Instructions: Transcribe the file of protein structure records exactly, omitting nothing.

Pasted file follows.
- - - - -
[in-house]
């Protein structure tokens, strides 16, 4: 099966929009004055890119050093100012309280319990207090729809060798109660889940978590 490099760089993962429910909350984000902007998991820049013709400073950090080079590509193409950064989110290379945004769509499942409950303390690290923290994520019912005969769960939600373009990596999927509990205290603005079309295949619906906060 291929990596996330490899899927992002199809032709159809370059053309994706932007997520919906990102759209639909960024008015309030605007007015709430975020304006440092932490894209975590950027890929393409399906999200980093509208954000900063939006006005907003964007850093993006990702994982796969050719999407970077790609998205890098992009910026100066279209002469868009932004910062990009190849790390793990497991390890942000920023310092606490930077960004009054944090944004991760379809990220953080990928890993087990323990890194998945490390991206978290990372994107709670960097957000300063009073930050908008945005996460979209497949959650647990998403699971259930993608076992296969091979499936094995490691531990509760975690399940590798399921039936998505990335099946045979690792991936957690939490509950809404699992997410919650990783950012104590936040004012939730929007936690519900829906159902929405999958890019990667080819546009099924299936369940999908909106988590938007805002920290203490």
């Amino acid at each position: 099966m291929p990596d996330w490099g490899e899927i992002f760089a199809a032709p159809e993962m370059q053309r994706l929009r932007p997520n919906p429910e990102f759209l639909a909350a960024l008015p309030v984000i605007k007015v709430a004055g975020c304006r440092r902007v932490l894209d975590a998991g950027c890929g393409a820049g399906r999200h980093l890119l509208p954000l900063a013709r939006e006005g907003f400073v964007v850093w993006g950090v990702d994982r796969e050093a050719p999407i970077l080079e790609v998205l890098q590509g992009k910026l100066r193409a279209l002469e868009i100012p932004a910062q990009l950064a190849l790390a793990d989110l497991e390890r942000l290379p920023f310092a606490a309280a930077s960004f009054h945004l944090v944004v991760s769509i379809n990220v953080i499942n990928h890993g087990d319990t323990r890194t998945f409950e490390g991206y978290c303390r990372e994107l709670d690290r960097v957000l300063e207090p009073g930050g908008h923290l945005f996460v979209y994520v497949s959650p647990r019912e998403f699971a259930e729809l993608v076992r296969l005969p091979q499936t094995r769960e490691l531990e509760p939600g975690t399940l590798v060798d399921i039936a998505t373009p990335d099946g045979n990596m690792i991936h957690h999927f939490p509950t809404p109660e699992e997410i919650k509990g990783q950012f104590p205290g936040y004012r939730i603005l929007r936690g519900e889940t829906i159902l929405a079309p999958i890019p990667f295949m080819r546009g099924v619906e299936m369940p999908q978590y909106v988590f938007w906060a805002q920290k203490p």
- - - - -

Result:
[in-house]
């Protein structure tokens, strides 16, 4: 099966929009004055890119050093100012309280319990207090729809060798109660889940978590 490099760089993962429910909350984000902007998991820049013709400073950090080079590509193409950064989110290379945004769509499942409950303390690290923290994520019912005969769960939600373009990596999927509990205290603005079309295949619906906060 291929990596996330490899899927992002199809032709159809370059053309994706932007997520919906990102759209639909960024008015309030605007007015709430975020304006440092932490894209975590950027890929393409399906999200980093509208954000900063939006006005907003964007850093993006990702994982796969050719999407970077790609998205890098992009910026100066279209002469868009932004910062990009190849790390793990497991390890942000920023310092606490930077960004009054944090944004991760379809990220953080990928890993087990323990890194998945490390991206978290990372994107709670960097957000300063009073930050908008945005996460979209497949959650647990998403699971259930993608076992296969091979499936094995490691531990509760975690399940590798399921039936998505990335099946045979690792991936957690939490509950809404699992997410919650990783950012104590936040004012939730929007936690519900829906159902929405999958890019990667080819546009099924299936369940999908909106988590938007805002920290203490």
């Amino acid at each position: 099966m291929p990596d996330w490099g490899e899927i992002f760089a199809a032709p159809e993962m370059q053309r994706l929009r932007p997520n919906p429910e990102f759209l639909a909350a960024l008015p309030v984000i605007k007015v709430a004055g975020c304006r440092r902007v932490l894209d975590a998991g950027c890929g393409a820049g399906r999200h980093l890119l509208p954000l900063a013709r939006e006005g907003f400073v964007v850093w993006g950090v990702d994982r796969e050093a050719p999407i970077l080079e790609v998205l890098q590509g992009k910026l100066r193409a279209l002469e868009i100012p932004a910062q990009l950064a190849l790390a793990d989110l497991e390890r942000l290379p920023f310092a606490a309280a930077s960004f009054h945004l944090v944004v991760s769509i379809n990220v953080i499942n990928h890993g087990d319990t323990r890194t998945f409950e490390g991206y978290c303390r990372e994107l709670d690290r960097v957000l300063e207090p009073g930050g908008h923290l945005f996460v979209y994520v497949s959650p647990r019912e998403f699971a259930e729809l993608v076992r296969l005969p091979q499936t094995r769960e490691l531990e509760p939600g975690t399940l590798v060798d399921i039936a998505t373009p990335d099946g045979n990596m690792i991936h957690h999927f939490p509950t809404p109660e699992e997410i919650k509990g990783q950012f104590p205290g936040y004012r939730i603005l929007r936690g519900e889940t829906i159902l929405a079309p999958i890019p990667f295949m080819r546009g099924v619906e299936m369940p999908q978590y909106v988590f938007w906060a805002q920290k203490p």